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Human carnivory as a major driver of vertebrate extinction (1 Viewer)

dantheman

Bah humbug
Seriously though, with governments already deciding that their targets are to reduce emissions etc by less than 50%, it is apparent that a reduction in population by 50% would, even at current emission levels per capita, achieve the target. Equally, half as many people will need half the resources for feeding (less than half if the fattest have been "dealt with".) This is why it is obvious that the solution has to be fewer people. If you care about the planet but don't believe people can be educated into preferring hedonism to breeding, then keep your fingers crossed that the next pandemic does a proper job.

John

There is absolutely no way that any government is going to set targets of reducing emissions by say 50% of current levels by, say, 2030 by setting targets of reducing population size by 50% (size not recruitment). Even Russia or N Korea would struggle (you would hope).

I really don't follow your logic. Of course we agree that there are way too many people, but even with vastly reduced breeding the numbers aren't going to come down much in the foreseeable future. And if they were to be reduced marginally in some places (say Italy or Japan) there will be other places where they go up.


Your argument that any crisis in animal extinctions is solely/ultimately/mostly caused just by their being too many people strikes me as similar to making the same argument about global warming - the only cause is there are too many people. Of course it is the root cause. 100% . However global warming is caused along the way by a number of other factors such as deforestation and a major one of emissions. You seem to be saying (as a parallel example) that reducing emissions won't solve anything* and thus we shouldn't do anything about it. In environmental terms that is akin to suicidally burying your head in the sand? There would be no effort to reduce emissions, no effort in alternative energy supplies or reducing deforestation etc etc.

There is (and has been for some while) a global crisis in foodstuffs feeding the population of humans.



Of course you can eat as much meat as you want to at a personal level (as can I, I'm not a vegetarian either), but globally it's worth looking into the whole picture. (Going back to the original paper that includes bushmeat, competition, bycatch etc in addition to farming)

*(Being cynical, yes, but that is a) defeatist and b) woefully ignoring the problem)
 
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Andy Lakin

Well-known member
What are the projections for the global population? Iirc some countries populations are actually decreasing but obviously it makes a massive difference depending on which ones. It seems weird that when a countries population is decreasing they automatically start panicking!
 

Andy Lakin

Well-known member
Just did a quick Google r.e population declines and virtually all of the countries (in the top 20) are in Europe and especially Eastern Europe along with Japan so that's not going to make a great difference!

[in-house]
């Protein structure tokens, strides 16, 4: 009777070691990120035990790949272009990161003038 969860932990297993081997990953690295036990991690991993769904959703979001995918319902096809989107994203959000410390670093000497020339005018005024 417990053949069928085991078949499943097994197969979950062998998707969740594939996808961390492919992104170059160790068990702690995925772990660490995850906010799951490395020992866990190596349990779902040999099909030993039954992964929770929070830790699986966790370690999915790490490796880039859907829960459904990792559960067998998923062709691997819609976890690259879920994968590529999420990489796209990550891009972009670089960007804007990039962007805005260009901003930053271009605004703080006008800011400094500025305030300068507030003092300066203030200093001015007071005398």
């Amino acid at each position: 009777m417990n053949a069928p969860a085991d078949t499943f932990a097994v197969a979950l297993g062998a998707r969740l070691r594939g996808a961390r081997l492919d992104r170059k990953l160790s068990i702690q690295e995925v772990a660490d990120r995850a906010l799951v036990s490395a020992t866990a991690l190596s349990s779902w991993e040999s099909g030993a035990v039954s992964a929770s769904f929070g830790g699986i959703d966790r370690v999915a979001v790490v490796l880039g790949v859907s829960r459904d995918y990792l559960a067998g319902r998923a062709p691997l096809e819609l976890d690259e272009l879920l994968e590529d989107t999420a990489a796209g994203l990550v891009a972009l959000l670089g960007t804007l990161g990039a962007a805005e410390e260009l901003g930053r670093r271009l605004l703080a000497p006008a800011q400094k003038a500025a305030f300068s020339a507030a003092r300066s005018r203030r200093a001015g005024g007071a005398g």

dantheman

Bah humbug
Just did a quick Google r.e population declines and virtually all of the countries (in the top 20) are in Europe and especially Eastern Europe along with Japan so that's not going to make a great difference!
Yes, and you're right about the panic! I guess that's another issue with (capitalist?) society in that it needs Growth ... we're all doomed!
 

Farnboro John

Well-known member
Yes, and you're right about the panic! I guess that's another issue with (capitalist?) society in that it needs Growth ... we're all doomed!
That is the political problem. There is no economic model that does not depend on higher numbers for economic growth - so they are all basically Ponzi schemes doomed to ecological failure - all politicians are bankrupt of ideas to save the planet from over-running with the most pernicious vermin ever: the hopelessly misnamed Homo sapiens.

There are two options:

1. Start and keep on pushing non-breeding as a fun and conservation-minded alternative lifestyle

2. Give up and just get on with seeing as much of what is left as you can before it disappears.

Actually the two are neither inconsistent nor uncombinable.

John
 

Mysticete

Well-known member
United States
Several thoughts:

1. On the initial study, the methodology used seems to be flawed, in that it is biased to identify Carnivory as the most important factor. What they did was take a IUCN list of endangered animals, then basically looked at the reasons for their endangerment. If ANY of the reasons were connected to Carnivory (Bycatch, habitat clearance for grazing land, overhunting), than they were considered to be affected by carnivory. BUT, they don't really quantify the relative impact. A hypothetical species most important threat could be habitat destruction for farmland, but if there was minor bush hunting, it would be considered to be effected by Carnivory. You could probably take any major threat category, say invasive species or habitat destruction, and using a comparable methodology get a result identifies those as the most significant effects.

2. No argument can really be made that raising livestock, at least large mammal livestock, isn't worst overall for the environment than just raising crops. Simple ecological principles state that the higher up the food chain you go, the more biomass is needed to sustain that level. Sure, you can argue that different methods are better than other methods, but comparing energy intensive monoculture to free-range cattle kept at low densities in a natural setting is not a 1:1 comparison.

3. Yes, human overpopulation is the root of all evil, but sort of dismissing arguments about eating less meat for this reason is mostly just an excuse to avoid any unpleasant truths or any reason to change your existing lifestyle. As already mentioned above, we see the same arguments against doing anything against climate change.